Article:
July 9, 2010 Reading Time: 3 minutes

Recently the Chinese authorities announced an end to the dollar peg and a move towards a more flexible exchange rate, as commented upon in a previous post. However, there are fears among Chinese officials that this could lead to a wide range of problems, including speculation and hot money inflows, as well as undermining the Chinese growth strategy.

Problems related to U.S.—Asian exchange rates are not new though, and serve as a perfect illustration of the manifold problems related to government’s monetary management, both on a domestic and international level.

Domestically, currency management relates to central bank’s desires to govern the macro-economy through controlling short-term interest rates by injecting liquidity into the banking sector to stimulate growth or, conversely, draining it to cool down the economy. This is done by interventions in domestic financial markets through so-called open market operations, in which the Fed buys or sells assets through money creation or destruction. Internationally, currency management relates to market interventions or diplomatic pressure to influence exchange rates.

Usually the authorities have to choose one or the other. In the U.S. the Federal Reserve conducts monetary policy with an eye to domestic policy goals—aiming at a certain level of prices, output and employment. However, the Fed’s interest rate decisions affect more than just the domestic economy; it also affects the functioning of the global monetary and financial system.

Low interest rates in the U.S. put downward pressure on interest rates world-wide for several reasons. If other country’s central banks keep their interest rates significantly higher than the U.S. policy rate, this will attract money flows, driving up the value of their currencies, thus reducing their economy’s competitiveness. Moreover, when keeping interest rates low the Fed injects liquidity into global financial markets, pulling down long-term interest rates worldwide.

Across the Pacific, the People’s Bank of China seeks to maintain a certain exchange rate by actively intervening in currency markets, buying dollars to keep the renminbi, the Chinese currency, from appreciating. This has led to immense holdings of currency reserves and massive capital flows into the U.S. economy, something which contributed to the unsustainable financial bubble of the 2000s and which now fuels profligate spending by the U.S. government.

During the last decade, the U.S. has put diplomatic pressure on the Chinese government to let their currency appreciate against the dollar, thus increasing U.S. competitiveness vis-à-vis China and reducing the trade deficit. Senator Charles Schumer (NY-D) has threatened the Chinese authorities with tariffs if they don’t let the renminbi appreciate. This line of action is endorsed, among others, by Paul Krugman.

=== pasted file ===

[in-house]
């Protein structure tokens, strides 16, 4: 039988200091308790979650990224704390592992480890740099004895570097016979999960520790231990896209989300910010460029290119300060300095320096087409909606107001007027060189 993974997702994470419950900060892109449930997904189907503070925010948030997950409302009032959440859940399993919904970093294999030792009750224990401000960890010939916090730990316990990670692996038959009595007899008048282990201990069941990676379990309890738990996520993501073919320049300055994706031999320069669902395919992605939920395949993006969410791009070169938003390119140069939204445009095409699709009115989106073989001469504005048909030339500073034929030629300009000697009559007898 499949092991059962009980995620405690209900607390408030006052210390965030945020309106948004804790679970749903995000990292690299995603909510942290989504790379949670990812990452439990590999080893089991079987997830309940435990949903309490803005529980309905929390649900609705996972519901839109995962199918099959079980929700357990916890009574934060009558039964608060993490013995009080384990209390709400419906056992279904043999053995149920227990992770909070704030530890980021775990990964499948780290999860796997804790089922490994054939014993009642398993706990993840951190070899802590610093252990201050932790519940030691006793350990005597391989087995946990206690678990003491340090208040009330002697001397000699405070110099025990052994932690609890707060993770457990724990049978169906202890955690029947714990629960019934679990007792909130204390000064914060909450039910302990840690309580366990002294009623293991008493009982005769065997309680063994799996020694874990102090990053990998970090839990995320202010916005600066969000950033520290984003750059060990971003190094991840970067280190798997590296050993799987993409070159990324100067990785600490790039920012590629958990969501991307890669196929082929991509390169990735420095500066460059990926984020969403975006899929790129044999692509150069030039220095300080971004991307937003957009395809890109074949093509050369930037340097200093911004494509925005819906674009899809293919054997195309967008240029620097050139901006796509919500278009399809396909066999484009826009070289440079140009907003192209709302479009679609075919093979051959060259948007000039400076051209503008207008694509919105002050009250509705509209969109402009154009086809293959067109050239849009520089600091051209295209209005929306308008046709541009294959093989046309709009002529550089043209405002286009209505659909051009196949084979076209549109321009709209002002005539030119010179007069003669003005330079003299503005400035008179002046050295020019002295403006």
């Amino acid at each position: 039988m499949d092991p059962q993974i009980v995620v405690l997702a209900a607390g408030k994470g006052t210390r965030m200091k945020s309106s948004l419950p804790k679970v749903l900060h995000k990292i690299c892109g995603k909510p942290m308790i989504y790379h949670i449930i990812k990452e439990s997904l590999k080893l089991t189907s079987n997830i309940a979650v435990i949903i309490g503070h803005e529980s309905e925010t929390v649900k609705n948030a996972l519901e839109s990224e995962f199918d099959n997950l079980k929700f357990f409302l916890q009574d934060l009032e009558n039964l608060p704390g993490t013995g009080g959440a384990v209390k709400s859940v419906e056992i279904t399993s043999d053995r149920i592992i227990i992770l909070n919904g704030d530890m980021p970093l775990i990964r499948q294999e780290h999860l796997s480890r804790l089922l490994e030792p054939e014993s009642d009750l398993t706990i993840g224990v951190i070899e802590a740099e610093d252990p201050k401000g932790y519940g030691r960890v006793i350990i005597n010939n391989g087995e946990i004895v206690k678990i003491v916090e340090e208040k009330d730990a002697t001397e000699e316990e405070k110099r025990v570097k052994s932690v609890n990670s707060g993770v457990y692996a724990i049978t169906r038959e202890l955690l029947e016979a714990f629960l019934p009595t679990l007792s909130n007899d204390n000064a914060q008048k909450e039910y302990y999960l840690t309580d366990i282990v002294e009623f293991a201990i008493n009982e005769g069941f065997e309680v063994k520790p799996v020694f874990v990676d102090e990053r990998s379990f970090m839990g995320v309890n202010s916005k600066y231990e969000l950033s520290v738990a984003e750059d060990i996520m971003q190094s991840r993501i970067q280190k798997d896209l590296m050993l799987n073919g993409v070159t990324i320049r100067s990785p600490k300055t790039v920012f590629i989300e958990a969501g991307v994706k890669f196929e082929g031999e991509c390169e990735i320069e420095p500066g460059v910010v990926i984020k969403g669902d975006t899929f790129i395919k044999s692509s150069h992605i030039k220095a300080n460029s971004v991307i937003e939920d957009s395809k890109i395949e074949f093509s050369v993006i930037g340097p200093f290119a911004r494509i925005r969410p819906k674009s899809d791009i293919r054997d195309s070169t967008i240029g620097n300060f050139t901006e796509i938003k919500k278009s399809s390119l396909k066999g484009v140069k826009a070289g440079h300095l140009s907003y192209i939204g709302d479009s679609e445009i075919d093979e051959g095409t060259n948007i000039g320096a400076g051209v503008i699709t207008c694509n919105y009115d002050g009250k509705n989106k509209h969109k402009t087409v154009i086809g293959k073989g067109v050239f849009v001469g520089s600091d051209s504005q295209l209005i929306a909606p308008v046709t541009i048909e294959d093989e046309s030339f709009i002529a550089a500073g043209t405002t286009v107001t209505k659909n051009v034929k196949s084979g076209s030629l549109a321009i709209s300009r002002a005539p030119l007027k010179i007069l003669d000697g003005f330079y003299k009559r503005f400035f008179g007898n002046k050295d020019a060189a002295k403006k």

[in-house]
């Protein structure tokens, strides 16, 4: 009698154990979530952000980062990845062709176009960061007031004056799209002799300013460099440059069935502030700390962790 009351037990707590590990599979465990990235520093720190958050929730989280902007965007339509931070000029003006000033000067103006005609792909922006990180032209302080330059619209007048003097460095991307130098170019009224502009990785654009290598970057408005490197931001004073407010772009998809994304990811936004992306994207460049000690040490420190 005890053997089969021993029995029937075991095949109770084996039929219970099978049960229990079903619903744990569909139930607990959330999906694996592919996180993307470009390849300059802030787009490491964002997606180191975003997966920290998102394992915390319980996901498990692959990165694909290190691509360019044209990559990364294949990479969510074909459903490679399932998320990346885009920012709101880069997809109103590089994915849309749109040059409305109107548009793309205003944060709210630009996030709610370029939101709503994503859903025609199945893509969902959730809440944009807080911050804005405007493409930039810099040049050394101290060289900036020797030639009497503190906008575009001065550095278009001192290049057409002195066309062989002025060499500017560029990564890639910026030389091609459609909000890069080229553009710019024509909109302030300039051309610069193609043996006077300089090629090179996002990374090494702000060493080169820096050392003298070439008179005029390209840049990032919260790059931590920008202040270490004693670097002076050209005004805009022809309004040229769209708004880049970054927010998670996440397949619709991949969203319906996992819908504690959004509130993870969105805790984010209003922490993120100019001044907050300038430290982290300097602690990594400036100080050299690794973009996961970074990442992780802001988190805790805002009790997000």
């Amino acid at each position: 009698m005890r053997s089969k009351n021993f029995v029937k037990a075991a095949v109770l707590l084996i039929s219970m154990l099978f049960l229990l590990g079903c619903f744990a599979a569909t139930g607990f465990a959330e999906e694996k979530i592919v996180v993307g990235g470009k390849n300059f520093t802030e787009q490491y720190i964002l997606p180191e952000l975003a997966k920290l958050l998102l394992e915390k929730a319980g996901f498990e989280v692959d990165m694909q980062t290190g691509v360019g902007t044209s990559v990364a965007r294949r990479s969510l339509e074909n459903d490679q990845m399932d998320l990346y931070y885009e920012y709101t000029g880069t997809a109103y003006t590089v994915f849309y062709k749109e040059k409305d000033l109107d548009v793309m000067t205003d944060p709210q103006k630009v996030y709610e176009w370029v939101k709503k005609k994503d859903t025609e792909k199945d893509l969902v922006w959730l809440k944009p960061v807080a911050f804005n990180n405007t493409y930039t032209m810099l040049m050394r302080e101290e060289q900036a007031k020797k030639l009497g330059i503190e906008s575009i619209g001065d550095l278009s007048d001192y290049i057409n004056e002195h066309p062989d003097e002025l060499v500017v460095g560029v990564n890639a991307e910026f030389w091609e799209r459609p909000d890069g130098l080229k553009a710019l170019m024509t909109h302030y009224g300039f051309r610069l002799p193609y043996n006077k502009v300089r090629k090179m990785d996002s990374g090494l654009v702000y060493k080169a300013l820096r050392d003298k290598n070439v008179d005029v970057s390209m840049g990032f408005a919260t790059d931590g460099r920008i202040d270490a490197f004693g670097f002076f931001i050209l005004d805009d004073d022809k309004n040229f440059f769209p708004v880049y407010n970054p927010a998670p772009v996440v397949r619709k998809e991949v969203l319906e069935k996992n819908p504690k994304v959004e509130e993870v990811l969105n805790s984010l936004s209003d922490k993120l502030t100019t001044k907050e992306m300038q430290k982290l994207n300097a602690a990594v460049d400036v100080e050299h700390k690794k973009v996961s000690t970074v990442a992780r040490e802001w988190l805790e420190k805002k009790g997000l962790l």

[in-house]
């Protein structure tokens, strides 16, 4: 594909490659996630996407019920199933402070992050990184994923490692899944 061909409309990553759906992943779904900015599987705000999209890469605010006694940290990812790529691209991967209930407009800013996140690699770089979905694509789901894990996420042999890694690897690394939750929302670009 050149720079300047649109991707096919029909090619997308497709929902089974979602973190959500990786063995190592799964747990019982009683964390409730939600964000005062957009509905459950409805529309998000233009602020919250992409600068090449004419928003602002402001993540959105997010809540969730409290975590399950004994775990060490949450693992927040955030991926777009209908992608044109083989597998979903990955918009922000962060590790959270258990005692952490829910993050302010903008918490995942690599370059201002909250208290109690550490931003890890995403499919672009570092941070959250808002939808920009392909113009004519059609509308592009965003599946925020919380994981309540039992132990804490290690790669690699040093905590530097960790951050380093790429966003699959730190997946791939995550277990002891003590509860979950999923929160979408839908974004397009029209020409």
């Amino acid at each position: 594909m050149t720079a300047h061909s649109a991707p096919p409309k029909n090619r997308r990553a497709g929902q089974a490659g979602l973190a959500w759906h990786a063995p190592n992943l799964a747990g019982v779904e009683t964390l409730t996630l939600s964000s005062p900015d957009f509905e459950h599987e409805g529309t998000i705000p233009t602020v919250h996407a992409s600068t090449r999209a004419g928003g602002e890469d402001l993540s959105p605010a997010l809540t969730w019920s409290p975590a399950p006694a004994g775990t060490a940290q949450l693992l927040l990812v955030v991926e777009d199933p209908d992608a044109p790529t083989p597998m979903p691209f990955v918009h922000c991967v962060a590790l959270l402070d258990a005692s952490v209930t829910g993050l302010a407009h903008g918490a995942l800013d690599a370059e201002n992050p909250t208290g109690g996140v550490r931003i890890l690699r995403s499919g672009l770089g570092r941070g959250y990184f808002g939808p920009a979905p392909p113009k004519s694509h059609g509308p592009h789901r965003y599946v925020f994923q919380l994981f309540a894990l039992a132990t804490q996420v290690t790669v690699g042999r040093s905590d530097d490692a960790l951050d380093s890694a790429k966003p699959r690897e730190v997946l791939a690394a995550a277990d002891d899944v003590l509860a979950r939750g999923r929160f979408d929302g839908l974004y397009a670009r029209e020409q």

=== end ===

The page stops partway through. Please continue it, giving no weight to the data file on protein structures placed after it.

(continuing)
However, the Chinese are playing it cool for several reasons.

One major concern is to avoid the fate of Japan. In 1985, the U.S. put pressure on the Japanese government to let the yen appreciate. The agreement—known as the Plaza Accord—was followed by rapid appreciation, significant loss of Japanese competitiveness and an economic slump. It was the beginning of the end of Japan’s high-growth period.

China is worried that the same could happen to the renminbi, hurting the Chinese growth strategy of exporting cheap manufactures to the industrial countries, especially the U.S.

Also, Chinese officials fear a similar fast-track appreciation as happened with the yen. If speculators expect the currency to steadily appreciate, this could lead to rapid inflows of money, driving up the value of the currency further and at a faster rate. As reported by the Financial Times:

“The problem for policymakers is that most investors believe that the renminbi is significantly undervalued against the dollar—some even estimate by almost as much as 50 per cent. So speculating on a revaluation is widely seen as a one-way bet.”

Speculative capital flows into China could in turn lead to asset bubbles and undermine the central bank’s monetary control. In order to avoid this scenario, the authorities have resorted to a strategy of making the exchange rate unpredictable; It could go both up and down.

These worries—about competitiveness, growth strategies and instable capital flows—are a perfect illustration of the perils of monetary management.

Benn Steil of the Council of Foreign Relations co-authored a book last year on the problems of “monetary sovereignty”—how national governments issue competing currencies and conduct independent monetary policy in attempts at managing their economies or the economic relations with other economies. The main message is that this kind of monetary system is incompatible with globalization and leads to a highly unstable international financial system.

Marius Gustavson

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